Mail, Drains, Being Sued & New Purchases

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Q: What happens when a tenant’s rent check gets lost in the mail? Common sense tells me that the tenant has to replace it, right? I can’t be held responsible for lost mail, can I?

A:
The answer is not as simple as you may think. Generally, the tenant bears the risk of loss if he elects to mail the rent and it fails to arrive. As a general rule, payment by check is not effective unless and until the check clears the financial institution. A lost check not received by the landlord is generally not deemed paid unless and until the landlord cashes the check. But, there are circumstances where the landlord will bear the risk of loss, however. A landlord who dictates specific payment procedures may cause the risk of loss to be shifted to him. For example, a landlord who refuses to provide a physical address for rent delivery, instead only providing a post office box, thereby preventing personal delivery of the rent may effectively shift the risk of loss to himself unknowingly. Likewise, a landlord who requires all rent to be deposited into a drop box rather than delivered to a specific address, may bear the risk of loss if that drop box gets broken into. The issue gets even more complicated if the resident pays by third party money order. Replacement of a money order can sometimes take two to three months. The simple solution to the dilemma is to use a rental agreement that clearly requires that the resident “deliver” his rent to the landlord at a specific address on or before the due date. An agreement purporting to require the resident to “mail” the rent by the due date may be found to require the resident to “mail” the rent, thereby shifting the risk of loss to the landlord. Of course, allowing your resident to pay by mail is the most common and the most convenient, however ensure that you do not create a requirement that the resident pay by mail, merely allow the convenience.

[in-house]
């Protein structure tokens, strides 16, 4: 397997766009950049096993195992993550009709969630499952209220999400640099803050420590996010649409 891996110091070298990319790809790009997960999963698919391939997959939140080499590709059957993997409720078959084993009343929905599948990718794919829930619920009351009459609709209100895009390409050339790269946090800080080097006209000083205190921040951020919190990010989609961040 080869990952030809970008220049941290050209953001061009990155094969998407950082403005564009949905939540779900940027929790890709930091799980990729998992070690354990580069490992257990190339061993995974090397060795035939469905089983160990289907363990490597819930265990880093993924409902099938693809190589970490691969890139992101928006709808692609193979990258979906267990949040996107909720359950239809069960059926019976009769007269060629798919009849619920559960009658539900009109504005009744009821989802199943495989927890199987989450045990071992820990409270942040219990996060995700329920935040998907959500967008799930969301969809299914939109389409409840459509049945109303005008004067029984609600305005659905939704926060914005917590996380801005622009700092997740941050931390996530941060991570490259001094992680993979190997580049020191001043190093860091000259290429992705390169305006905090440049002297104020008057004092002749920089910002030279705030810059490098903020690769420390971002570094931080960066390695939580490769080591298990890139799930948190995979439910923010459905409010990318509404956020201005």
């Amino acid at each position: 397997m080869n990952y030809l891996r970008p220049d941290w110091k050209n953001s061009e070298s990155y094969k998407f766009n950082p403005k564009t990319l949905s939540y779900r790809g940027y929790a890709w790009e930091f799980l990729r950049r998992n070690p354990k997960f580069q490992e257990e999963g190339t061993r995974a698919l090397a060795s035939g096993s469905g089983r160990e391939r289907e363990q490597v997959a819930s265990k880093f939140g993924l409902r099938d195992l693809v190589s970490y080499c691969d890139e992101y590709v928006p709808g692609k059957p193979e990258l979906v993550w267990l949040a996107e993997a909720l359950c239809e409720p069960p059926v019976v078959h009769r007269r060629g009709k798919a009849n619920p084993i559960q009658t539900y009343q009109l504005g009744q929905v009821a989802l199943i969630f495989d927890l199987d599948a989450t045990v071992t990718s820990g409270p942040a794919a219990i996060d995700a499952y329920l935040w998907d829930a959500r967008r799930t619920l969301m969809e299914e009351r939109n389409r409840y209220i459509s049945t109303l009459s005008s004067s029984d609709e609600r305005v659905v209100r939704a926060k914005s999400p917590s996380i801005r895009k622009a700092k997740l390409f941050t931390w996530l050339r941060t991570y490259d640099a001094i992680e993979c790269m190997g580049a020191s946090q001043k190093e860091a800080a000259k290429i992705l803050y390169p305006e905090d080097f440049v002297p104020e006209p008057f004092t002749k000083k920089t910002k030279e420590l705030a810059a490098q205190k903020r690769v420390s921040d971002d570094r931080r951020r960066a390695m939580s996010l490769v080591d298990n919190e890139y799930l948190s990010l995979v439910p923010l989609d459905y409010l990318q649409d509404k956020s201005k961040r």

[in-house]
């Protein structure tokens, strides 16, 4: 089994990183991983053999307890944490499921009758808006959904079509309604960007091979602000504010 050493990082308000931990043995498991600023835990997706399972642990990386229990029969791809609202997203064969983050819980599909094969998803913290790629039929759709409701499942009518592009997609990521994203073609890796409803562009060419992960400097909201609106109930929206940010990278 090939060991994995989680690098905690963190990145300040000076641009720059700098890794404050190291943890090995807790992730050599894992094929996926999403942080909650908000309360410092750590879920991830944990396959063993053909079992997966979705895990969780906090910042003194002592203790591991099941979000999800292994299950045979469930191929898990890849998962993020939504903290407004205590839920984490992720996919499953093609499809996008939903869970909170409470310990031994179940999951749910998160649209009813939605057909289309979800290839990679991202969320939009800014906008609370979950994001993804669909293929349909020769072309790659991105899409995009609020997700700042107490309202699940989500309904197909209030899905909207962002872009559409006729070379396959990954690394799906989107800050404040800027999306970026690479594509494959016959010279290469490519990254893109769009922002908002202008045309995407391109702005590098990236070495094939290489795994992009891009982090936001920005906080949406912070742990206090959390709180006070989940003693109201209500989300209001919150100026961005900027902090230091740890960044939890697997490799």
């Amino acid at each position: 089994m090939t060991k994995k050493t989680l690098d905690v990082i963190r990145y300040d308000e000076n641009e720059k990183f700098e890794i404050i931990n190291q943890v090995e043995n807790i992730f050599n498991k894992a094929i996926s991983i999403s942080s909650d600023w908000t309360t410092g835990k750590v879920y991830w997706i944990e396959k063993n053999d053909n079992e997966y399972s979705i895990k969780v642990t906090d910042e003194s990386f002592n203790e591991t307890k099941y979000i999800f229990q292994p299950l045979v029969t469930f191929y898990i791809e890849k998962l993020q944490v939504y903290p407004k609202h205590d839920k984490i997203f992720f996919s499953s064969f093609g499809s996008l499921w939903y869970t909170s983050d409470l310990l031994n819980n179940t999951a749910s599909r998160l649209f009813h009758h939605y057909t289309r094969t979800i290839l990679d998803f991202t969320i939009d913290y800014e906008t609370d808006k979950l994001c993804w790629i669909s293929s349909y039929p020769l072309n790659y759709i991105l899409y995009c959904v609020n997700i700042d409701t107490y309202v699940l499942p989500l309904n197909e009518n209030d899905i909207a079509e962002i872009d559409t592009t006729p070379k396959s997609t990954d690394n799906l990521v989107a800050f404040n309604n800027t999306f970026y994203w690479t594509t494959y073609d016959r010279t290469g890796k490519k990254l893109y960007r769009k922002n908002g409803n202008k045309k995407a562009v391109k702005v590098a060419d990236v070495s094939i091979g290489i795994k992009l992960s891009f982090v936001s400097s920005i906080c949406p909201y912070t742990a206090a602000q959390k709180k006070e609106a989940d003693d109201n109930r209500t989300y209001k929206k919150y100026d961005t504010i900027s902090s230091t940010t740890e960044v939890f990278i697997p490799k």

Q: Seems like I’m always clearing out a clogged drain, or fixing some other minor problem generally caused by my tenant. Trouble is, I don’t live near the units, and calling a plumber out for such routine repairs is way too expensive. Is there a way to pass this responsibility on to the resident?

A: